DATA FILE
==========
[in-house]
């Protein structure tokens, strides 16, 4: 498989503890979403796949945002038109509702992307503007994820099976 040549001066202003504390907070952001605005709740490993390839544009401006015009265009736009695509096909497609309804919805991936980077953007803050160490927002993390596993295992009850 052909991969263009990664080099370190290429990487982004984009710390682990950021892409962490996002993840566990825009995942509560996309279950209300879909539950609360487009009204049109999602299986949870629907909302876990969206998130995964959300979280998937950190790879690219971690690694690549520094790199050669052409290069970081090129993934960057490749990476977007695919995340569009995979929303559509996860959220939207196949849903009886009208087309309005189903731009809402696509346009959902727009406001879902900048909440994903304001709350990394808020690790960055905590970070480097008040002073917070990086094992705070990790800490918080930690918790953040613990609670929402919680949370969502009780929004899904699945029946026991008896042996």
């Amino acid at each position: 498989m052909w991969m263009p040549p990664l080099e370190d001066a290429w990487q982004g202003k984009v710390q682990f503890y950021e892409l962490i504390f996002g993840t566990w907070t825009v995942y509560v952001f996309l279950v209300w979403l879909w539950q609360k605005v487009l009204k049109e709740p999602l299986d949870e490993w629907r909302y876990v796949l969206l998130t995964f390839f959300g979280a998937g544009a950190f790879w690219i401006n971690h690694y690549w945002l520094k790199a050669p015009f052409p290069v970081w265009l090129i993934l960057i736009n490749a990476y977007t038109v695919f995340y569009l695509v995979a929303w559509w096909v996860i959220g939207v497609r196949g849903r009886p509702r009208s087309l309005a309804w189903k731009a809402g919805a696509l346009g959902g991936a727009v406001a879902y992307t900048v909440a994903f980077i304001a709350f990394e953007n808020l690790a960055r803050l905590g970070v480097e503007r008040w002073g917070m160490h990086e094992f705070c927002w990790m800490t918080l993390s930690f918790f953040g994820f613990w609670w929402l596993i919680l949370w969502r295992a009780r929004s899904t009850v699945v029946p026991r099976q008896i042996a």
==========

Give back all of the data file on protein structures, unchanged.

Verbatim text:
[in-house]
């Protein structure tokens, strides 16, 4: 498989503890979403796949945002038109509702992307503007994820099976 040549001066202003504390907070952001605005709740490993390839544009401006015009265009736009695509096909497609309804919805991936980077953007803050160490927002993390596993295992009850 052909991969263009990664080099370190290429990487982004984009710390682990950021892409962490996002993840566990825009995942509560996309279950209300879909539950609360487009009204049109999602299986949870629907909302876990969206998130995964959300979280998937950190790879690219971690690694690549520094790199050669052409290069970081090129993934960057490749990476977007695919995340569009995979929303559509996860959220939207196949849903009886009208087309309005189903731009809402696509346009959902727009406001879902900048909440994903304001709350990394808020690790960055905590970070480097008040002073917070990086094992705070990790800490918080930690918790953040613990609670929402919680949370969502009780929004899904699945029946026991008896042996």
């Amino acid at each position: 498989m052909w991969m263009p040549p990664l080099e370190d001066a290429w990487q982004g202003k984009v710390q682990f503890y950021e892409l962490i504390f996002g993840t566990w907070t825009v995942y509560v952001f996309l279950v209300w979403l879909w539950q609360k605005v487009l009204k049109e709740p999602l299986d949870e490993w629907r909302y876990v796949l969206l998130t995964f390839f959300g979280a998937g544009a950190f790879w690219i401006n971690h690694y690549w945002l520094k790199a050669p015009f052409p290069v970081w265009l090129i993934l960057i736009n490749a990476y977007t038109v695919f995340y569009l695509v995979a929303w559509w096909v996860i959220g939207v497609r196949g849903r009886p509702r009208s087309l309005a309804w189903k731009a809402g919805a696509l346009g959902g991936a727009v406001a879902y992307t900048v909440a994903f980077i304001a709350f990394e953007n808020l690790a960055r803050l905590g970070v480097e503007r008040w002073g917070m160490h990086e094992f705070c927002w990790m800490t918080l993390s930690f918790f953040g994820f613990w609670w929402l596993i919680l949370w969502r295992a009780r929004s899904t009850v699945v029946p026991r099976q008896i042996a």